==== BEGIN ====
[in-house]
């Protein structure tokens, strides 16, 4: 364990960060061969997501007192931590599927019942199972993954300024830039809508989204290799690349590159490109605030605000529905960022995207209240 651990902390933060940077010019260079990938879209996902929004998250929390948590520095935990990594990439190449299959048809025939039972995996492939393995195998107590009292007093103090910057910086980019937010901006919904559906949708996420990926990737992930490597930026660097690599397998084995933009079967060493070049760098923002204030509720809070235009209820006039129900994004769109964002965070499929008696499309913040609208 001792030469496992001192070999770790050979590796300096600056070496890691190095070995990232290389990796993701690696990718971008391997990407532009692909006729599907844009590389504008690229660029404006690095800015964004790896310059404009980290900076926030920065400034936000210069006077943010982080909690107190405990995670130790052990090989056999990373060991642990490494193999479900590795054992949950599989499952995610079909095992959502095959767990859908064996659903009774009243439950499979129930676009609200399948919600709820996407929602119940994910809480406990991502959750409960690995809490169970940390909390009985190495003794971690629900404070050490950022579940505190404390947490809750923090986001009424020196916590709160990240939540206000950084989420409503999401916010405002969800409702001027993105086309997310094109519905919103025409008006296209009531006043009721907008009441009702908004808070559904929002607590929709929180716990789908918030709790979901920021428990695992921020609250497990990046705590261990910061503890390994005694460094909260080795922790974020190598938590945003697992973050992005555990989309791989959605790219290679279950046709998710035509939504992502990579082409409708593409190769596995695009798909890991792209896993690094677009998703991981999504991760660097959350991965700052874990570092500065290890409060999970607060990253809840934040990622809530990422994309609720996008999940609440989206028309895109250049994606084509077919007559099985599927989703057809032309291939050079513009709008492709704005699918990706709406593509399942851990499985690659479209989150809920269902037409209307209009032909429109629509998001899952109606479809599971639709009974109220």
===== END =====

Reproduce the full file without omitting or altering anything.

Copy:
[in-house]
């Protein structure tokens, strides 16, 4: 364990960060061969997501007192931590599927019942199972993954300024830039809508989204290799690349590159490109605030605000529905960022995207209240 651990902390933060940077010019260079990938879209996902929004998250929390948590520095935990990594990439190449299959048809025939039972995996492939393995195998107590009292007093103090910057910086980019937010901006919904559906949708996420990926990737992930490597930026660097690599397998084995933009079967060493070049760098923002204030509720809070235009209820006039129900994004769109964002965070499929008696499309913040609208 001792030469496992001192070999770790050979590796300096600056070496890691190095070995990232290389990796993701690696990718971008391997990407532009692909006729599907844009590389504008690229660029404006690095800015964004790896310059404009980290900076926030920065400034936000210069006077943010982080909690107190405990995670130790052990090989056999990373060991642990490494193999479900590795054992949950599989499952995610079909095992959502095959767990859908064996659903009774009243439950499979129930676009609200399948919600709820996407929602119940994910809480406990991502959750409960690995809490169970940390909390009985190495003794971690629900404070050490950022579940505190404390947490809750923090986001009424020196916590709160990240939540206000950084989420409503999401916010405002969800409702001027993105086309997310094109519905919103025409008006296209009531006043009721907008009441009702908004808070559904929002607590929709929180716990789908918030709790979901920021428990695992921020609250497990990046705590261990910061503890390994005694460094909260080795922790974020190598938590945003697992973050992005555990989309791989959605790219290679279950046709998710035509939504992502990579082409409708593409190769596995695009798909890991792209896993690094677009998703991981999504991760660097959350991965700052874990570092500065290890409060999970607060990253809840934040990622809530990422994309609720996008999940609440989206028309895109250049994606084509077919007559099985599927989703057809032309291939050079513009709008492709704005699918990706709406593509399942851990499985690659479209989150809920269902037409209307209009032909429109629509998001899952109606479809599971639709009974109220």